North Atlantic stocks
Andersen and Olsen (2010) reviewed genetic studies done on harbour seal populations in the North Atlantic and identified twelve distinct populations: USA/Canada, Iceland, west coast of Norway, Ireland-Scotland, English east coast, Channel area, Wadden Sea, Limfjord, Skagerrak, Kattegat, West Baltic, and East Baltic/Baltic proper.
A subsequent study compared the Greenland and Svalbard populations to those that were geographically closest – mainland Norway and Iceland – and found them to be distinct (Andersen et al. 2011). Most of the genetic studies reviewed do not investigate potential population differences within each country, suggesting that the number of genetically distinct harbour seal populations is likely higher than 14. Two subsamples from Iceland that were analysed by Andersen et al. (2011) did not show significant differentiation though.
Current management units for Norwegian harbour seals are defined by county limits. However, information on the movement patterns of harbour seals in Norway (Bjørge et al. 2002b, Ramasco 2015) as well as recent genetic evidence of fine scale population structure in Danish and Swedish waters (Olsen et al. 2014), raises concerns that there may be population subdivisions within counties. Since some counties are quite large (with long coastlines), the management units are likely larger than the biologically significant populations.
Current Abundance and Trends
An estimate of the world population of harbour seals put them at approximately 610,000 – 640,000 individuals, including both the Atlantic and Pacific stocks (Bjørge et al. 2010). In 2016, the NAMMCO Scientific Committee endorsed the following table with abundance estimates from the Coastal Seals Working Group (NAMMCO 2016). A new meeting of the working group will take place in 2020 and it is expected that new information will be available following that meeting.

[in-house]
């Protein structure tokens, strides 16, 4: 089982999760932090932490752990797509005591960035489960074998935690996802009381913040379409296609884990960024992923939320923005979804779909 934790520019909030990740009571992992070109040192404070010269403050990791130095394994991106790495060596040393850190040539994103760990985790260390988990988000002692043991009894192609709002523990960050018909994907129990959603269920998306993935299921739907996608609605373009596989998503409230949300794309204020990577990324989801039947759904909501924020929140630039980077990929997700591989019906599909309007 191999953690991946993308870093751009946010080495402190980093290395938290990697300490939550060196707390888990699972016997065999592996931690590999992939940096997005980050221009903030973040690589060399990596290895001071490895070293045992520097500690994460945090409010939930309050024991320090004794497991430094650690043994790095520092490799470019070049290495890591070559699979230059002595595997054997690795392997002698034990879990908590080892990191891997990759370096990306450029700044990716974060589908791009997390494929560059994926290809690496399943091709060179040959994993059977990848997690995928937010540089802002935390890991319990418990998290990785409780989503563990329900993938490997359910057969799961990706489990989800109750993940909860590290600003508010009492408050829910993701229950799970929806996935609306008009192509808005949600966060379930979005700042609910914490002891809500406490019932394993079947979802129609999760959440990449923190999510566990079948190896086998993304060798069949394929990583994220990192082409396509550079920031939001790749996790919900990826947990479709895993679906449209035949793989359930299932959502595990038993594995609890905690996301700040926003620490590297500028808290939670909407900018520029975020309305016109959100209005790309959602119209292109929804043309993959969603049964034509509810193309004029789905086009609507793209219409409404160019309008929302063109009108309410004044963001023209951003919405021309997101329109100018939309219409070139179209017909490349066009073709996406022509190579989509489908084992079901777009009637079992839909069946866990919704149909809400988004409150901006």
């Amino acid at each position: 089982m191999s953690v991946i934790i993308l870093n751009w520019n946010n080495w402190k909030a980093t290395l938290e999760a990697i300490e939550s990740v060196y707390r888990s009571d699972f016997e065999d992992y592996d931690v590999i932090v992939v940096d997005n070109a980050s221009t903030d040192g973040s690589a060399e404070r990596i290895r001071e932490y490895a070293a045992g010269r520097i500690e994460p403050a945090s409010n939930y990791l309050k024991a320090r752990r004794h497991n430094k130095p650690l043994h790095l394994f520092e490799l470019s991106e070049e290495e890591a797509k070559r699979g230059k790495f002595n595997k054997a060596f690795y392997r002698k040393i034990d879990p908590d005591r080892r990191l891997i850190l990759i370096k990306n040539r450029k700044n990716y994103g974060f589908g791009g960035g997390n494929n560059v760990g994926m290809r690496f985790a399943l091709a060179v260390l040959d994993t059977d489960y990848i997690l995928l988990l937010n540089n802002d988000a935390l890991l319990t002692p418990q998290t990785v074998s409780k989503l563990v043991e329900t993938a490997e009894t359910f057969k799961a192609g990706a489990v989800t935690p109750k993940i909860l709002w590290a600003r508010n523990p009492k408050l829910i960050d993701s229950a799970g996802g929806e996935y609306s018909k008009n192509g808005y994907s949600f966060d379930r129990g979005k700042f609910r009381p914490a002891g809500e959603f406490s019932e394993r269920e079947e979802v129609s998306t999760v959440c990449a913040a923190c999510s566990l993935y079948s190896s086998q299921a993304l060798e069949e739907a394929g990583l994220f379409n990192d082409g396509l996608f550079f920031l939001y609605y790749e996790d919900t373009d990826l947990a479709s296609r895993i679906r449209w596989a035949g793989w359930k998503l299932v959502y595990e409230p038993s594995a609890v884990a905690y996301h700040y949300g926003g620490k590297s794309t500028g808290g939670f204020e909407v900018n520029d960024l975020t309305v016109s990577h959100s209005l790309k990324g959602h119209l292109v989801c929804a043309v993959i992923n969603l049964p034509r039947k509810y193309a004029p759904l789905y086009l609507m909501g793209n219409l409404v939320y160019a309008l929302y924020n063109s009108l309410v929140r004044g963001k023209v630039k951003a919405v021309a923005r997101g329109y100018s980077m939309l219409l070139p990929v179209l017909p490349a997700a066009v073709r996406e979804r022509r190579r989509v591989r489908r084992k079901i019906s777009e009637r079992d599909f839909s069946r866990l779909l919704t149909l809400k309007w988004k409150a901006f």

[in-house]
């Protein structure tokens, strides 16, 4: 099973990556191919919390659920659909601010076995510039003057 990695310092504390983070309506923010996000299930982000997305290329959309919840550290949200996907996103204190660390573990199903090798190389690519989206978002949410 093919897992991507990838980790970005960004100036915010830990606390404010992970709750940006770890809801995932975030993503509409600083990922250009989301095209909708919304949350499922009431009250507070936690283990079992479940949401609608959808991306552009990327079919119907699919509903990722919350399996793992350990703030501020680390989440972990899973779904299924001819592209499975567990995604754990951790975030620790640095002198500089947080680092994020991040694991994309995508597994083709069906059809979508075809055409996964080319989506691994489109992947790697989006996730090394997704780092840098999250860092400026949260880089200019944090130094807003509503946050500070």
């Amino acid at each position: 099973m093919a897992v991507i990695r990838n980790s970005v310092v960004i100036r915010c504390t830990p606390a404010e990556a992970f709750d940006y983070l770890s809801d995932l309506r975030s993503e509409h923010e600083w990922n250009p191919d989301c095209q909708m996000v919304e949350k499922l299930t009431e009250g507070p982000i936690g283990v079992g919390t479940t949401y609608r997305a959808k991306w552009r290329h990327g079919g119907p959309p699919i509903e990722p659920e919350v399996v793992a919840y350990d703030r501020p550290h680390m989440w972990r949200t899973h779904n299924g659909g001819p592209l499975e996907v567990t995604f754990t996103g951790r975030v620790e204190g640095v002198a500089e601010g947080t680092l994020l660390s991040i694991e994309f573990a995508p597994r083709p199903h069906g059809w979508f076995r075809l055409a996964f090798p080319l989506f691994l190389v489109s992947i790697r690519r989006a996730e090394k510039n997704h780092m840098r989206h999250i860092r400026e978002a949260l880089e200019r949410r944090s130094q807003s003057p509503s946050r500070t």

The NAMMCO Council has previously requested an assessment of the species in the North Atlantic. As a result, the Scientific Committee convened a Working Group to review the status of harbour seals throughout the North Atlantic, which resulted in Volume 8 of the NAMMCO Scientific Publications series being published in 2010 with a focus on harbour seals in the North Atlantic and Baltic. The working group met again in 2016 and noted that harbour seals appear to be declining in many areas (especially where grey seals are increasing), although there are little data to indicate if grey seals could have an impact on the harbour seal populations.
The total number of harbour seals in Greenland was estimated at about 3,000 in 1950 and fewer than 1,000 in 2007. To this date, there are only around 100 seals in the three-known breeding/molting localities, although observations of harbour seals far from these areas indicate that there may be some additional small breeding and molting sites not yet detected. Current research aims to monitor the known sites and to locate the suspected additional sites (Research in NAMMCO Member Countries). The number of harbour seals in the southernmost part of Greenland has increased significantly in recent years, while historically used haul-out locations along the west coast have gradually been abandoned after the 1950s (Rosing-Asvid 2010). All hunting on this species was banned in 2010 and it is believed that several small remnant populations still exist, but live undetected.